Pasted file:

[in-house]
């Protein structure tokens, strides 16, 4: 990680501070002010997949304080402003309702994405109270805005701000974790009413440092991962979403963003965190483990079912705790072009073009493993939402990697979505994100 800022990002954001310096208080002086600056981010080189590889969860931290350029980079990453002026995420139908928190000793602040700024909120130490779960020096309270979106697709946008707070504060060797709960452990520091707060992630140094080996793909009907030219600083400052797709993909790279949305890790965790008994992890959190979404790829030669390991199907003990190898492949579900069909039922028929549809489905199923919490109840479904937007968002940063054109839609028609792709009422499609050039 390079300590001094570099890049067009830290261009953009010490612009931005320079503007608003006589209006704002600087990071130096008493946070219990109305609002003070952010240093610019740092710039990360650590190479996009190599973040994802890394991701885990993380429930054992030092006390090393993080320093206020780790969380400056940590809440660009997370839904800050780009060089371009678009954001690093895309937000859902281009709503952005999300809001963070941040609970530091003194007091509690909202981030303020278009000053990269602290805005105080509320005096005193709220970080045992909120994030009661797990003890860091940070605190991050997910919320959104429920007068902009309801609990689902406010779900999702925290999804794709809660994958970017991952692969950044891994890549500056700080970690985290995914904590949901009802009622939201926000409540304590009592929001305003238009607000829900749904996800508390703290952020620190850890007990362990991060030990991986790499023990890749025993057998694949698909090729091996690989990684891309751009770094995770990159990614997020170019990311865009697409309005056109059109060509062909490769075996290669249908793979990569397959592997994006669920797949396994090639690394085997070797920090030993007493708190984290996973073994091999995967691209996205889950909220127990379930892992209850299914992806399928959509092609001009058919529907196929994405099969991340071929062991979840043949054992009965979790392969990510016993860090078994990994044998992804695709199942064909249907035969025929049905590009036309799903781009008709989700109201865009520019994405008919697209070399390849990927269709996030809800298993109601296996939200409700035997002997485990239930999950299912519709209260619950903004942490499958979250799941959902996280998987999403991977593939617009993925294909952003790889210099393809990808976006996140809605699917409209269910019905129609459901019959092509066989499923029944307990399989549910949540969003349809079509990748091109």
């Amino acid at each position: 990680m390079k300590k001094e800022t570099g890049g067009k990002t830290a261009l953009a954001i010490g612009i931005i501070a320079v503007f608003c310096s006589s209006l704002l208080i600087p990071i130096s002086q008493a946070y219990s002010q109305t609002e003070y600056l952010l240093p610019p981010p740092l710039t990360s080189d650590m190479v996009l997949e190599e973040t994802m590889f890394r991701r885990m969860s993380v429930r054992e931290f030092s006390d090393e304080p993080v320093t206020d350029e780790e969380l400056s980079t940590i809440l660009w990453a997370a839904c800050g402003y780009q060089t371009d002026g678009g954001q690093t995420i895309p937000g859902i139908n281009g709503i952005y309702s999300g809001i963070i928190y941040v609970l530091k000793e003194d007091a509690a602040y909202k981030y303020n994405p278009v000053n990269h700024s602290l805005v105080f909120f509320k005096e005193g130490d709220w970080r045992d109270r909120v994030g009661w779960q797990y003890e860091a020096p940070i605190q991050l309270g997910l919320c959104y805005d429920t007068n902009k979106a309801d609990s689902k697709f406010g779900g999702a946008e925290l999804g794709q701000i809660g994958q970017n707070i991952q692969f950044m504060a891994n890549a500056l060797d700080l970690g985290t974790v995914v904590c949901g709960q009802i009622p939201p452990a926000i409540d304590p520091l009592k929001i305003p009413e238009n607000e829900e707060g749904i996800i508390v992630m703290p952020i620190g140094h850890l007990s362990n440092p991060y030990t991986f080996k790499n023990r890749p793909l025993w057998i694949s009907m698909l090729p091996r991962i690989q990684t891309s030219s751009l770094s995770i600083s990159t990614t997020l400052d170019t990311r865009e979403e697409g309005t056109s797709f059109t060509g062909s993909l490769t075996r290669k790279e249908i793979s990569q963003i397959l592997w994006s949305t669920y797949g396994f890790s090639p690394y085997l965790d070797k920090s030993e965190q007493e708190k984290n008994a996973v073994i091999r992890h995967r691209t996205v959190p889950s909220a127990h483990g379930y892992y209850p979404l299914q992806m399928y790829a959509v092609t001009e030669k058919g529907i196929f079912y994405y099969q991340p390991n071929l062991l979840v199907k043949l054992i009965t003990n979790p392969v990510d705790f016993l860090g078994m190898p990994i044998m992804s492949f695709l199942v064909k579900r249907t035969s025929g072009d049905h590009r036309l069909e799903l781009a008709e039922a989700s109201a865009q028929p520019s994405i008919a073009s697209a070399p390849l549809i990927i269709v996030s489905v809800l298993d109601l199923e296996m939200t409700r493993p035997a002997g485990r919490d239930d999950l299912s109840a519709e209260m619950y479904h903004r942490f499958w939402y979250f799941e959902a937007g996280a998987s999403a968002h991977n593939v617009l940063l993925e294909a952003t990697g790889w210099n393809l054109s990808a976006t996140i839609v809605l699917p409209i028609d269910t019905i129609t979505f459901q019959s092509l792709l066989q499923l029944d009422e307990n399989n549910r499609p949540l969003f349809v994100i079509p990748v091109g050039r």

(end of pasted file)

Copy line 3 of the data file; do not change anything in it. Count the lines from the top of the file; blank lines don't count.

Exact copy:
């Amino acid at each position: 990680m390079k300590k001094e800022t570099g890049g067009k990002t830290a261009l953009a954001i010490g612009i931005i501070a320079v503007f608003c310096s006589s209006l704002l208080i600087p990071i130096s002086q008493a946070y219990s002010q109305t609002e003070y600056l952010l240093p610019p981010p740092l710039t990360s080189d650590m190479v996009l997949e190599e973040t994802m590889f890394r991701r885990m969860s993380v429930r054992e931290f030092s006390d090393e304080p993080v320093t206020d350029e780790e969380l400056s980079t940590i809440l660009w990453a997370a839904c800050g402003y780009q060089t371009d002026g678009g954001q690093t995420i895309p937000g859902i139908n281009g709503i952005y309702s999300g809001i963070i928190y941040v609970l530091k000793e003194d007091a509690a602040y909202k981030y303020n994405p278009v000053n990269h700024s602290l805005v105080f909120f509320k005096e005193g130490d709220w970080r045992d109270r909120v994030g009661w779960q797990y003890e860091a020096p940070i605190q991050l309270g997910l919320c959104y805005d429920t007068n902009k979106a309801d609990s689902k697709f406010g779900g999702a946008e925290l999804g794709q701000i809660g994958q970017n707070i991952q692969f950044m504060a891994n890549a500056l060797d700080l970690g985290t974790v995914v904590c949901g709960q009802i009622p939201p452990a926000i409540d304590p520091l009592k929001i305003p009413e238009n607000e829900e707060g749904i996800i508390v992630m703290p952020i620190g140094h850890l007990s362990n440092p991060y030990t991986f080996k790499n023990r890749p793909l025993w057998i694949s009907m698909l090729p091996r991962i690989q990684t891309s030219s751009l770094s995770i600083s990159t990614t997020l400052d170019t990311r865009e979403e697409g309005t056109s797709f059109t060509g062909s993909l490769t075996r290669k790279e249908i793979s990569q963003i397959l592997w994006s949305t669920y797949g396994f890790s090639p690394y085997l965790d070797k920090s030993e965190q007493e708190k984290n008994a996973v073994i091999r992890h995967r691209t996205v959190p889950s909220a127990h483990g379930y892992y209850p979404l299914q992806m399928y790829a959509v092609t001009e030669k058919g529907i196929f079912y994405y099969q991340p390991n071929l062991l979840v199907k043949l054992i009965t003990n979790p392969v990510d705790f016993l860090g078994m190898p990994i044998m992804s492949f695709l199942v064909k579900r249907t035969s025929g072009d049905h590009r036309l069909e799903l781009a008709e039922a989700s109201a865009q028929p520019s994405i008919a073009s697209a070399p390849l549809i990927i269709v996030s489905v809800l298993d109601l199923e296996m939200t409700r493993p035997a002997g485990r919490d239930d999950l299912s109840a519709e209260m619950y479904h903004r942490f499958w939402y979250f799941e959902a937007g996280a998987s999403a968002h991977n593939v617009l940063l993925e294909a952003t990697g790889w210099n393809l054109s990808a976006t996140i839609v809605l699917p409209i028609d269910t019905i129609t979505f459901q019959s092509l792709l066989q499923l029944d009422e307990n399989n549910r499609p949540l969003f349809v994100i079509p990748v091109g050039r």